There are four onsen (hot spa) quarters in and around this town of around 82,000 inhabitants: Miya Onsen, Gamagori Onsen, Katahara Onsen and Nishiura Onsen.
Gamagori receives visitors throughout the year for the hot springs in winter and for swimming and marine sports such as wind-surfing and yachting in summer.
Gamagori also has a boat racing (kyotei) track which attracts numerous visitors. Boat racing is, along with horse racing (keiba) and bicycle racing (keirin), the only three types of public gambling in Japan.
Gamagori's main modern attraction nowadays is Laguna Ten Bosch - a multi-purpose marine resort including a Ferris Wheel and fun fair with various rides and water sports, a shopping mall (Festival Market) and a luxury hotel and spa - Hotel Laguna Hill.
The Laguna resort also includes an onsen and spa complex, Thalgo Laguna, which offers health and beauty treatments using sea water, and a museum dedicated to ships and the sea.
The Festival Market shopping mall backs on to the ocean with a yacht marina and the America's Cup yacht - Nippon - on display outside. The mall has numerous places to eat and shop.
Takeshima Island is a small islet with a circumference of 620m just off the coast and connected by a 387m-long foot bridge. The hilly interior contains the interesting Yaotomi Shrine dedicated to Benten. There is a 600m path around Takeshima with good views back to the shore and out to nearby Mikawa and Oshima Islands. Takeshima has a very diverse flora with over 230 different plant species and is now designated a Japanese national Treasure.
Many of Gamagori's other attractions are gathered close to the entrance to the foot bridge to Takeshima. These include Takeshima Aquarium - a small but interesting aquarium where visitors can pet giant crabs and small sharks, There are tanks containing seawater, fresh water and tropical fish. One minus is the size of the pool for the performing California seals. Entrance 500 yen.
The Memorial Building of Culture by the Sea is a wooden building done in late Meiji or Taisho Period architecture. The interior has short wall panels on various Japanese writers including Nobel Prize-winning author Kawabata Yasunari. One part of the museum is a lovely tatami-room study. Visitors can enjoy a cup of Japanese green tea (matcha) and post a letter to themselves to be delivered in 5 or 10 years time.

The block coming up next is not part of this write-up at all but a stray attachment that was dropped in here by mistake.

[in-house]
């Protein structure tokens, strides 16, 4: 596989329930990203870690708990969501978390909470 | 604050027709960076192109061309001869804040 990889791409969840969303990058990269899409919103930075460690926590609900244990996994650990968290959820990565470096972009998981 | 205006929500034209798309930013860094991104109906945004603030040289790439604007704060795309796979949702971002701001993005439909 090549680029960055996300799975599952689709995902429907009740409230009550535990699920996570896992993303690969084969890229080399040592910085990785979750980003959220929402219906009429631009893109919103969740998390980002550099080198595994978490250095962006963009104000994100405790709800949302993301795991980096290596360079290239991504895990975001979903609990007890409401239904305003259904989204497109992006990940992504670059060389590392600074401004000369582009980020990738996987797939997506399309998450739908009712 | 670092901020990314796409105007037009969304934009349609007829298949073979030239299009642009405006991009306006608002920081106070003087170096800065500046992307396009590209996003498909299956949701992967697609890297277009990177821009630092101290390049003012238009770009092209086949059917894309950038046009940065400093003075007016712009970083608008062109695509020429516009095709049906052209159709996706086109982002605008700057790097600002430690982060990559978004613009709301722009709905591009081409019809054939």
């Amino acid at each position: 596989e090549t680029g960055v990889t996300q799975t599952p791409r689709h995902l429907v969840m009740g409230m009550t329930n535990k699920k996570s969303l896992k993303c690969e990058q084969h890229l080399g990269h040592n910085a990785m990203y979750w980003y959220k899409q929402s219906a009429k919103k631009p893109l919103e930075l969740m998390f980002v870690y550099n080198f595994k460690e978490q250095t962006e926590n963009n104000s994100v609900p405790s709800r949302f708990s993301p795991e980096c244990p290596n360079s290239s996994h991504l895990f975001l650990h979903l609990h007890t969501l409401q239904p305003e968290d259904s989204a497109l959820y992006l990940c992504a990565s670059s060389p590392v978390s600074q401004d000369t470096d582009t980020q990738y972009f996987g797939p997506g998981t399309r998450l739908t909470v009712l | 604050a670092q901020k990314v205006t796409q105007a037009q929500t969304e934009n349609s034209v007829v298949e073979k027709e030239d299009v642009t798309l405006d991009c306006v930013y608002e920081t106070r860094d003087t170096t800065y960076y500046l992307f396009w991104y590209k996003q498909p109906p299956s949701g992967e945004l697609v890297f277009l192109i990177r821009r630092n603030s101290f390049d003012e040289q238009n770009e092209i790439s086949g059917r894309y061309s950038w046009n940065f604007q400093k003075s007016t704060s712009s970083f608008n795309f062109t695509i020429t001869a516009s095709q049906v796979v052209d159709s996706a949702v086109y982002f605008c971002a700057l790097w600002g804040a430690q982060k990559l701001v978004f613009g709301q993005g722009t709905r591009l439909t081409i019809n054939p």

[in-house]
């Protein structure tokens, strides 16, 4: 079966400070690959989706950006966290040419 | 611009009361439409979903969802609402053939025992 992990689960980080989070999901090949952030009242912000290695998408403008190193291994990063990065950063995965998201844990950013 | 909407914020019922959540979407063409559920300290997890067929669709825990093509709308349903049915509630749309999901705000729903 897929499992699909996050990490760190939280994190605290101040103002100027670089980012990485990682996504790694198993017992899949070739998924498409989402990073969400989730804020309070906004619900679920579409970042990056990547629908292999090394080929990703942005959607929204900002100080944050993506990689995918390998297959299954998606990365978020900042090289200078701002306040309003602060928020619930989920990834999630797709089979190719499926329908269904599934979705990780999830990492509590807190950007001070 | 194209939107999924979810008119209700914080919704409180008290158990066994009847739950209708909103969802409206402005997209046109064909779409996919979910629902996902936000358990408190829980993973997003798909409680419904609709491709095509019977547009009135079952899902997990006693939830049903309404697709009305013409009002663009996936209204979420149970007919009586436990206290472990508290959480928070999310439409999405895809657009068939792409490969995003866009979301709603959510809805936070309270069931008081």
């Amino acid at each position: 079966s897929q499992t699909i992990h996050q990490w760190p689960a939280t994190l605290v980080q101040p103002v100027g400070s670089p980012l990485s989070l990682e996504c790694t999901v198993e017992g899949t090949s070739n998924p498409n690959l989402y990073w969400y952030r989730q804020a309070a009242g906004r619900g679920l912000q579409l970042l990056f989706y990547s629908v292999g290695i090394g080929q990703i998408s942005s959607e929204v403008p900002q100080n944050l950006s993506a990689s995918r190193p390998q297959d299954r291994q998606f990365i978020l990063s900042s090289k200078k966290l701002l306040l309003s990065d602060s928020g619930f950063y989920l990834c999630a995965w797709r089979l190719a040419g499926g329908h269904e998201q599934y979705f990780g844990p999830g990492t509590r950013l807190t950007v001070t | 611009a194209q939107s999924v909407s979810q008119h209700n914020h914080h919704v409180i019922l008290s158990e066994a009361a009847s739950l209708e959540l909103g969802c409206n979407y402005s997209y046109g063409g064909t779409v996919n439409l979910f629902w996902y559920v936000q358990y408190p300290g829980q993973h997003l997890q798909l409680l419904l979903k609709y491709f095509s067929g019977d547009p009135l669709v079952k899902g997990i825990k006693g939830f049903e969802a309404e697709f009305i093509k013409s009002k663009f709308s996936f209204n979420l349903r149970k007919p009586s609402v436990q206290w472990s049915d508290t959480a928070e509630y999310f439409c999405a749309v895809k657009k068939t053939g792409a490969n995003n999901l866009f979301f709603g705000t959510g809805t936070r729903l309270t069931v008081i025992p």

Just south of Gamagori Station is the Sea of Life Science Museum, a small museum in a modern building with replicas of dinosaur fossils, specimens of meteorites and audio-visual displays. On the second floor is a small library with books on science in both Japanese and English. The museum theater has various screenings throughout the day. Entrance to the museum is free and 700 yen for the theater.
Nearby Marine Center House (kaihinkan) is a restored, wooden 1920's building which houses a seafood restaurant and an entrance hall that introduces the Japanese team's participation in the America's Cup race in the yacht "Nippon."
Gamagori Fantasy House has displays made up of 55 million shells from over 100 countries. Various scenes from Japanese fairy tales, a dragon and a castle are recreated completely from sea shells. There are also cabinet displays of precious stones and rare shells along with a sound and light show orchestrated by the two in-house characters Michelle and Gamago.
Kongoji Temple and its giant statue of Kobo Daishi are located on top of a steep hill a little east of Gamagori Station. Kongoji Temple has a Nepalese temple on its grounds complete with a huge prayer wheel. Just a little further up the hill is a huge 30m-tall statue of Kobo Daishi (Kukai) with superb views out over Gamagori town and the ocean. The statue was completed in 1939 and shows Kobo Daishi holding an infant, which relates to a story of the priest helping a woman to give birth in Shikoku. Thus the statue is a pilgrimage site for women seeking conception or a healthy birth. Lover's Hill (ラバーズヒル), is a look out nearby where couples have pledged their undying love with pink plastic hearts with written messages padlocked to a fence around a balcony with lovely views of the sea.
Gamagori is famous for its mikan oranges and at Orange Park visitors can pick various fruits throughout the year including strawberries, melons and grapes.
Gamagori's festivals and annual events include the Gamagori Festival and fireworks display on the last week of July. The Miya Festival on the 3rd or 4th weekend in October involves costumed participants pushing large, wheeled floats from Yatsurugi Shrine to Wakamiya Shrine. On the following day, the shrine is pushed into the ocean.
The Erika Cup Yacht Race - Japan's biggest yacht race - is named after a hand-made yacht that was sailed around the world by a couple from Nagoya (Hiroaki and Jennifer Nagae and their daughter Erika). Their boat left Tokoname in 1981 and returned to Gamagori in 1986. The Erika Cup takes place on the last weekend in May.
Gamagori has many hotels and onsen ryokan located right on the coast with excellent sea views. Upmarket places to stay include the Gamagori Classic Hotel on the hill overlooking Takeshima Island. The Hotel Laguna Hill at Laguna Ten Bosch is also highly recommended. Other hotels in Gamagori include the large but somewhat faded Shofuen in Miya Onsen, the nearby Kaiyokaku, the landmark Higaki Hotel with outdoor swimming pool, the 3-star Hiranoya and the budget Orange Pension.
The Meitetsu Gamagori Line connects Gamagori with Katahara, Nishiura and Kira-Yoshida to the east.
By car from Nagoya the journey is about 1 hour on Route 23.
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